As the anniversary of the September 11 attacks draws near, the Afghanistan War—the nearly seventeen-year-old conflict those terrible events spawned—is seeing a change in leadership. Army Lt. Gen. Austin Scott Miller, America’s ninth commander, is preparing to take charge of the effort but has already admitted to his lack of innovative thinking. At his confirmation hearing in June, he told the Senate that he couldn’t guarantee a timeline for bringing U.S. troops home. This is unfortunate—and expected. Despite the change of command, Miller represents the same stale thinking that has permeated U.S. foreign policy for the last two decades.
Last Wednesday, outgoing Afghanistan commander Gen. John Nicholson, held his final press conference , where he repeated the same talking points on making progress with nothing to show for it. This comes on the heels of a very violent past few weeks in Afghanistan featuring multiple suicide bomb attacks that killed dozens. If there were true progress, America would be creating an exit plan instead of supporting indefinite sustained commitment.
But the Pentagon continues to argue that the Afghanistan mission is about protecting the homeland, asserting that Al Qaeda’s unmolested presence there in the 1990s allowed them to carry out the attacks on 9/11. In reality, those terrible attacks were coordinated from multiple points across the globe—including inside the United States. Moreover, the intelligence community missed almost two dozen opportunities to stop them. Additionally, there are now multiple Al Qaeda-inspired groups across the Middle East, Africa, and South Asia.
But the deadliest threat to America since 9/11 comes from domestic terrorists . In the grand scheme of things, terrorism is a small threat, and American military presence in Afghanistan is not necessary to mitigate it.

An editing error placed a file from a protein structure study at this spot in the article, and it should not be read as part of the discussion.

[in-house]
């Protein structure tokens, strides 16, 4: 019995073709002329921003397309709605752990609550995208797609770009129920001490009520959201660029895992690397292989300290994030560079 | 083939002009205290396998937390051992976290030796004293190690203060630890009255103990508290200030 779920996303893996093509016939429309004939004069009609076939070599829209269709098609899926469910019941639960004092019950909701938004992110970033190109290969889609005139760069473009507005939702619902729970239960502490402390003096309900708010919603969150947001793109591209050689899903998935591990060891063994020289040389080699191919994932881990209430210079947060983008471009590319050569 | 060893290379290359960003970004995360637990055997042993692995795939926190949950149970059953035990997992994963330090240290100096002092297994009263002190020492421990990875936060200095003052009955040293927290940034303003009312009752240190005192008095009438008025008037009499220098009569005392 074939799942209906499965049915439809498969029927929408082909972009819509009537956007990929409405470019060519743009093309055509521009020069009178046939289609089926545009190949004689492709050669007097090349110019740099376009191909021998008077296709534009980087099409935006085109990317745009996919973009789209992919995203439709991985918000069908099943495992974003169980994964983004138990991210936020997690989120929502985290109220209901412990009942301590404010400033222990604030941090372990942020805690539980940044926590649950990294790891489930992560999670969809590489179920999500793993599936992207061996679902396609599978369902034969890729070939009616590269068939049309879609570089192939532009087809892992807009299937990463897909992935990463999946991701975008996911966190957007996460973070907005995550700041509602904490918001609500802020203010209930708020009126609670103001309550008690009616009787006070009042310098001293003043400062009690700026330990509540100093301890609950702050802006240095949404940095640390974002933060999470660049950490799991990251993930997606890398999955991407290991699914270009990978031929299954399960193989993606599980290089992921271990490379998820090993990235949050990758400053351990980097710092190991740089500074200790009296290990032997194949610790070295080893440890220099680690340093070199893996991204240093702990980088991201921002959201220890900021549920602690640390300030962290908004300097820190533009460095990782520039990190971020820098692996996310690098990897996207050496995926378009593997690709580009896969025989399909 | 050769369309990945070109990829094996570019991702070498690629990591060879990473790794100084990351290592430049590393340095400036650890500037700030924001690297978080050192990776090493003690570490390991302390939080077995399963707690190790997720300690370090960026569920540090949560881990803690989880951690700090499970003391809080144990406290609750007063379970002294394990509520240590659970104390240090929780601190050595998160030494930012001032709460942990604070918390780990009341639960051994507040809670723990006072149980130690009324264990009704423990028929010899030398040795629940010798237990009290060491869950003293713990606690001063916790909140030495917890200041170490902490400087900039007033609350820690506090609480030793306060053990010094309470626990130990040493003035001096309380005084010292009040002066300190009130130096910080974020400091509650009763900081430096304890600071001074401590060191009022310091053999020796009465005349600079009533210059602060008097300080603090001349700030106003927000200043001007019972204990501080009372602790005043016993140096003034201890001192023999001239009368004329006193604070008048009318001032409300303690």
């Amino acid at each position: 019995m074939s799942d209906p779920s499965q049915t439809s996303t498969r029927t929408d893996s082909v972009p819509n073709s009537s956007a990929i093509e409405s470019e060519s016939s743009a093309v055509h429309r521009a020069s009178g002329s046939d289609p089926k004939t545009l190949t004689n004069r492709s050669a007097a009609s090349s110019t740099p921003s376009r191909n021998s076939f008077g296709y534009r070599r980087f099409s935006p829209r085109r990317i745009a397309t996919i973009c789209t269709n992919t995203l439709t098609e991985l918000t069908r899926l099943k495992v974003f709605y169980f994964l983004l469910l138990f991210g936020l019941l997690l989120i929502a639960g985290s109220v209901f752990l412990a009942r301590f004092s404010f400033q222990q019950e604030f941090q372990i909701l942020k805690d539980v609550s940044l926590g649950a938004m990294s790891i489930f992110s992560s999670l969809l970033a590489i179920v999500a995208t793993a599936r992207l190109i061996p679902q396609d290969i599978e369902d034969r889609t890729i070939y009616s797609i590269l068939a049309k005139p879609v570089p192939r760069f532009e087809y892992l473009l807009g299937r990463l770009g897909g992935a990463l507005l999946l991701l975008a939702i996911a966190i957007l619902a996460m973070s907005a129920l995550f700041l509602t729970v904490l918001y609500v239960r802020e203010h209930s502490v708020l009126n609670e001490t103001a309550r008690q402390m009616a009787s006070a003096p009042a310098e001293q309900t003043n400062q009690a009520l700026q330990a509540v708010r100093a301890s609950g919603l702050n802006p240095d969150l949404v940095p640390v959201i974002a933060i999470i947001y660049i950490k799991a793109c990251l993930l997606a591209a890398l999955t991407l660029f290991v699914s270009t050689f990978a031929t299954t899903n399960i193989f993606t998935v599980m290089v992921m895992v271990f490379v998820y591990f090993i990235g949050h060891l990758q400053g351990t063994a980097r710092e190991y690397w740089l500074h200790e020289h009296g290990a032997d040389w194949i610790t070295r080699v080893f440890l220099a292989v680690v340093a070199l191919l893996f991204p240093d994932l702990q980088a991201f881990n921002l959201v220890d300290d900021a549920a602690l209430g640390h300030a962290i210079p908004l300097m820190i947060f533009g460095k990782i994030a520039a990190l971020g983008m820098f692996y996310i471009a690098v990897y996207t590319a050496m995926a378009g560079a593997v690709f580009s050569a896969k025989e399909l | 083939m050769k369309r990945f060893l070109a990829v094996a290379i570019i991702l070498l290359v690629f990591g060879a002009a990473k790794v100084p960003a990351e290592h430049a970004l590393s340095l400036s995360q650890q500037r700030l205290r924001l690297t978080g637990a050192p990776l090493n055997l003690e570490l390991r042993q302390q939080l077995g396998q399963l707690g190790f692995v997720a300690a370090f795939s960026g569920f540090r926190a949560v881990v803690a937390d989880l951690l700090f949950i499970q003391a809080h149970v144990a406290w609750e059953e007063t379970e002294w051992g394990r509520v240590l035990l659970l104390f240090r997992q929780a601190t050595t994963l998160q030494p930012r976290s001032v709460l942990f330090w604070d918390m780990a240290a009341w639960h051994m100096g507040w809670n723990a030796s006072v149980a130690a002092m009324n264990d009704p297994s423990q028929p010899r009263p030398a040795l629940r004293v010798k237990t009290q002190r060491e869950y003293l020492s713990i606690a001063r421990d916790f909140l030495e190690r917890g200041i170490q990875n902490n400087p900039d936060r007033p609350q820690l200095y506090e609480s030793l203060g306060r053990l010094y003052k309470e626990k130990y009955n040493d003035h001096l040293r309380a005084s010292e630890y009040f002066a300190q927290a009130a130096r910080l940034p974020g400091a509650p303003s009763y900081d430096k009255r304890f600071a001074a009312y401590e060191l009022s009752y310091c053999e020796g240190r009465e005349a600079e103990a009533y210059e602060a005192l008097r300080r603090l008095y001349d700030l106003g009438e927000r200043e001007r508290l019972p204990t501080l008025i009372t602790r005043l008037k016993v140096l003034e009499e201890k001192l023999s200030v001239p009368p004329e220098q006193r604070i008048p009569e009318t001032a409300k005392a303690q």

U.S. policy in Afghanistan is to build and train a competent Afghan security force that can stand on its own two feet. Seventeen years of investment has not produced that. Fed by corruption and bureaucratic incompetence that results in poor support for troops, desertion rates were 30 percent annually until 2016, when those figures became classified. Another sign of the Afghan army’s failure is the amount of territory contested or controlled by the Taliban, which has consistently risen since the Special Inspector General for Afghanistan Reconstruction (SIGAR) began tracking it.
Yet open-ended American involvement is still defended. For instance, Max Boot, a columnist for the Washington Post and proponent of the American presence in Afghanistan, doesn’t even bother with the idea of training Afghan fighters. Instead, he argues that the United States should keep 14,000 troops in Afghanistan indefinitely, calling it “the least bad option.” As his guide, Boot uses the British, who competed with Russia for control of Central Asia in the nineteenth century. But his own source says the British were unable and unwilling to hold Afghanistan because it was too big a burden. Therefore, the “least bad option” is to leave Afghanistan’s security problems to the Afghan people, especially considering America’s involvement is making a long-term solution less likely.
In spite of best intentions, a permanent U.S. presence would not only exacerbate conflict— but it would also further traumatize the Afghan people. The Afghan people have endured immense trauma over four decades of unbroken war, with U.S. involvement in nearly the entirety of the last two. Afghans, who are often tormented by mental health issues stemming from conflict, need counselors, not troops—who suffer from PTSD, too.
Despite all the evidence that this war is a waste and harmful to those America is trying to help, the Pentagon and the foreign policy establishment consistently stress that things are actually looking up. Frankly, there is no incentive to admit that things may be going poorly. Unless the president is willing to bear the political costs of failure––and thus far Trump has proven he is not––the answer will always be that more time, troops, and funding is necessary.
The United States can't build a self-sustaining Afghanistan. America can't wait for a goldilocks scenario in order to leave, because no such thing exists. Afghanistan serves no strategic purpose, and the U.S. military can defend the American homeland without continued intervention. As Gen. Miller assumes the helm of U.S. forces, he should do something genuinely game-changing and recommend bringing them home.
Sophia Larson is a freelance writer and Young Voices contributor. You can find her on Twitter @sophia_larson33 .
Jerrod A. Laber is a DC-based writer and journalist, and a contributor for Young Voices. Follow him on Twitter @JerrodALaber .